COMMERCE CITY, Colo. (CBS4) – Some neighbors of the Suncor Energy Plant are now able to see real-time information about the quality of the air, with monitors installed right outside their homes.
CBS News Colorado has been following the Commerce City community’s efforts to prevent the oil refinery’s emissions from polluting the air and water.
Now the federal Environmental Protection Agency (EPA) is also pressing the Colorado Department of Health and Environment (CDPHE) to do more to engage the community each time Suncor seeks to modify its emissions permit.
Cristina Ruiz is a “promotora” with Cultivando, the community group that paid for the air monitors via a multimillion-dollar settlement with CDPHE, which Suncor provided after repeated air pollution violations. Ruiz is trained to educate other community members about the monitors, in order to promote community health and advocacy.
When the particulate matter spikes, she’ll have her 10-year-old son Aaron stay indoors, but Ruiz says the monitors represent much more.
“The goal of this project is to empower the community to make changes, to have a better environment,” said Ruiz.
Cultivando Director of Environmental Justice Aracely Navarro says the monitors have been a game-changer for the community around the oil refinery.
“The main thing is they feel listened to. A lot of these families have been dealing with these issues for 20 plus years and they felt ignored,” said Navarro.
Suncor told CBS News Colorado, that it is strongly supportive of air monitoring. Last year Suncor launched a community air monitoring program of its own.
Dr. Michael Lumpkin is a toxicologist and consultant for Suncor. He said since their monitoring commenced nine months ago, he’s not seen the presence of chemical compounds in the air for long enough to be a risk to public health.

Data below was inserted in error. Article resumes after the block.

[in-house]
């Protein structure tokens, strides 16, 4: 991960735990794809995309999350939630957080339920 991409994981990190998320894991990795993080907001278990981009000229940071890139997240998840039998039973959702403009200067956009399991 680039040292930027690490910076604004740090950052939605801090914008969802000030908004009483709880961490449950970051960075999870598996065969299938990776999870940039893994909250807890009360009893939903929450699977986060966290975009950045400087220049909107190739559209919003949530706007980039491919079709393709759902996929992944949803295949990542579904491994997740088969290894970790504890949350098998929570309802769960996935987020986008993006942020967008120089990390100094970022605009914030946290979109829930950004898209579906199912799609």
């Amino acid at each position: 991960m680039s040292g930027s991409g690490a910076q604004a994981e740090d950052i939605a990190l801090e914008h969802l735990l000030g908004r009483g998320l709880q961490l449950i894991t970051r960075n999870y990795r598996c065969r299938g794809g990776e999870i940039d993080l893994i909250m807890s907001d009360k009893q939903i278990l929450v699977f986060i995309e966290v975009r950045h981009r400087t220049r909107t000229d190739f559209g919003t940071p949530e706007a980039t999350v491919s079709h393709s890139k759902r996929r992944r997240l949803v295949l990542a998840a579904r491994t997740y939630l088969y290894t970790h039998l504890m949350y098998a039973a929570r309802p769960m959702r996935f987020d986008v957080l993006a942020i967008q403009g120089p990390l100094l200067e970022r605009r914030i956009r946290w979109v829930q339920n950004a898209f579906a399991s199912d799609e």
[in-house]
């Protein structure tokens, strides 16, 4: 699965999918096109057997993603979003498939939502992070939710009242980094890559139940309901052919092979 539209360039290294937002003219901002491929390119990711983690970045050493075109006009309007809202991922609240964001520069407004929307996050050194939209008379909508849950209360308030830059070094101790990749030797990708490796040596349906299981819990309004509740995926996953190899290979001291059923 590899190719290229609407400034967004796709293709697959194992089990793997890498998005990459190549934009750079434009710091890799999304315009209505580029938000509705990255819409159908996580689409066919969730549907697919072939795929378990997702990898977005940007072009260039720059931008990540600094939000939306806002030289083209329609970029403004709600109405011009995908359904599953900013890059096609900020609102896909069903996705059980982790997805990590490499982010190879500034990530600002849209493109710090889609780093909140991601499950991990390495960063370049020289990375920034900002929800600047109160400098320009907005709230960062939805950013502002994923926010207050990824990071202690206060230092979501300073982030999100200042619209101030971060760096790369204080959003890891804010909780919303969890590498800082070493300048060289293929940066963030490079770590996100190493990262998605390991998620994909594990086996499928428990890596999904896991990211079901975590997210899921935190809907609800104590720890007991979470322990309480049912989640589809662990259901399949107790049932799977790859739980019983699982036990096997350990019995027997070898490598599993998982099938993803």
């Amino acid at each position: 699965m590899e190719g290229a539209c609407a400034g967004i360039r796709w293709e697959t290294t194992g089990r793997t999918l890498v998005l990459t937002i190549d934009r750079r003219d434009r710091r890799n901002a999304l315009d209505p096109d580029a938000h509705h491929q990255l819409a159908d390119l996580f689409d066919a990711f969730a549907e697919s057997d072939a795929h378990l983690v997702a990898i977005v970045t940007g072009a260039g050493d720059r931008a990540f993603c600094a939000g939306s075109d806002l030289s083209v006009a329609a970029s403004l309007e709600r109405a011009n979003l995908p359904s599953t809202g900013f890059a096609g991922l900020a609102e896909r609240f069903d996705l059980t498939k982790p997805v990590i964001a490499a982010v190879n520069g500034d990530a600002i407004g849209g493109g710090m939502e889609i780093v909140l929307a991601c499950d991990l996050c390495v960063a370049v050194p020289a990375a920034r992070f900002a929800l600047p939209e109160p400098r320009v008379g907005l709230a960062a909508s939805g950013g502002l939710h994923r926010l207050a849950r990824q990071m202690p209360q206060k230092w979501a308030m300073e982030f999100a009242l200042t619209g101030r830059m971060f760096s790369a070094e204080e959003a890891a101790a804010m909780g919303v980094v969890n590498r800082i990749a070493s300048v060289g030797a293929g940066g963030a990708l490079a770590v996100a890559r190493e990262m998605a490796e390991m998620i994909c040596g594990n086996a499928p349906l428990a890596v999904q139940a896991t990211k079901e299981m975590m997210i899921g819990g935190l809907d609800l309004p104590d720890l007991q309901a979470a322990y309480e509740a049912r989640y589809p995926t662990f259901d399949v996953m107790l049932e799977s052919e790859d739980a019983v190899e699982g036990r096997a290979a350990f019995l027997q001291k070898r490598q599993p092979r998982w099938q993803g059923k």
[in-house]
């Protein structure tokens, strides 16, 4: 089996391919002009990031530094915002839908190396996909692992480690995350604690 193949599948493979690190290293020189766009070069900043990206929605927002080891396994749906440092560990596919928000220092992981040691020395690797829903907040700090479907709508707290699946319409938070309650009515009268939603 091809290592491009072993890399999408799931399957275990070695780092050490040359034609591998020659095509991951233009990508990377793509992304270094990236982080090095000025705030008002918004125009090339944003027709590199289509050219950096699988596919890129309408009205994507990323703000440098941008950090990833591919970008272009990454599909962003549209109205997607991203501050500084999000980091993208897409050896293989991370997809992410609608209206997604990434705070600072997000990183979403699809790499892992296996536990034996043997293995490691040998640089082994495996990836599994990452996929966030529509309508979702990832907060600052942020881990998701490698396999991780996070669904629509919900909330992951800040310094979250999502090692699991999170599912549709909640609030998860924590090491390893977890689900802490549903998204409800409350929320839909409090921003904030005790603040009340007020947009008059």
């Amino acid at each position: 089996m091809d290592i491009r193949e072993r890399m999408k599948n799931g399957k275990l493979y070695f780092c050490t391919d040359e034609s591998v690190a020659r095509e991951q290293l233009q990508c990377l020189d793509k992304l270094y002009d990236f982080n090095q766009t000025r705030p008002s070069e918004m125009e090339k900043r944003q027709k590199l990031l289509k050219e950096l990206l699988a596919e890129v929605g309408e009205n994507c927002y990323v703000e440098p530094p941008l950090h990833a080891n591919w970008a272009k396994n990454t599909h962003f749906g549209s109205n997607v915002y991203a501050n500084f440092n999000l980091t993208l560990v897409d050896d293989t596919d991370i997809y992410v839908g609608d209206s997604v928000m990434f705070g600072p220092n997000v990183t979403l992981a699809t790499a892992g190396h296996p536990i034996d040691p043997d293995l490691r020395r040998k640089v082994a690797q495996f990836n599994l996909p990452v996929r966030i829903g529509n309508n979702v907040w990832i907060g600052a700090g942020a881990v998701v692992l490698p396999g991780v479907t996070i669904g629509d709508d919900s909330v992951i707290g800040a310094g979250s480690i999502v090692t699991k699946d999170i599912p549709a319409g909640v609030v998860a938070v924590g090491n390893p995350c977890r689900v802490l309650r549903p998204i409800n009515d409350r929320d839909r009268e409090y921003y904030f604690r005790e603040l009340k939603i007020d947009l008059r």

“Through that period of time, we have not seen chemical or analyte values in the air at any of our sampling stations that are of concern to me as a toxicologist,” said Dr. Lumpkin.
In an objection to Suncor’s newest permit, the EPA says the burning of excess gas at the plant – a process known as flaring – should not be exempt from monitoring. The EPA’s Region 8 administrator also stressed that CDPHE and Suncor must do more to engage neighbors of the plant, writing:
“The location of the Suncor facility raises significant environmental justice concerns.”
“CDPHE has processed…about 29 minor permit modifications since the permit was last revised in 2009…authorizing physical changes to the facility that would increase emissions, without a process for public notice and comment raises significant concerns.”
Joel Minor, Program Manager of Environmental Justice for CDPHE said, “We have had more that we could do in the past. And we’re continuing to learn about how we can do more. And we certainly have always taken our regulatory obligation to ensure that Suncor is complying with all air quality, regulations and laws and permit terms seriously.”
Cristina Ruiz is grateful authorities are listening.
“Yes, we are seeing that there are many changes, and thanks to this – things are being done and hopefully we will go far,” said Ruiz
The CDPHE has until late June to revise the Suncor permit, allow the public to review, then re-submit a new permit proposal to the EPA.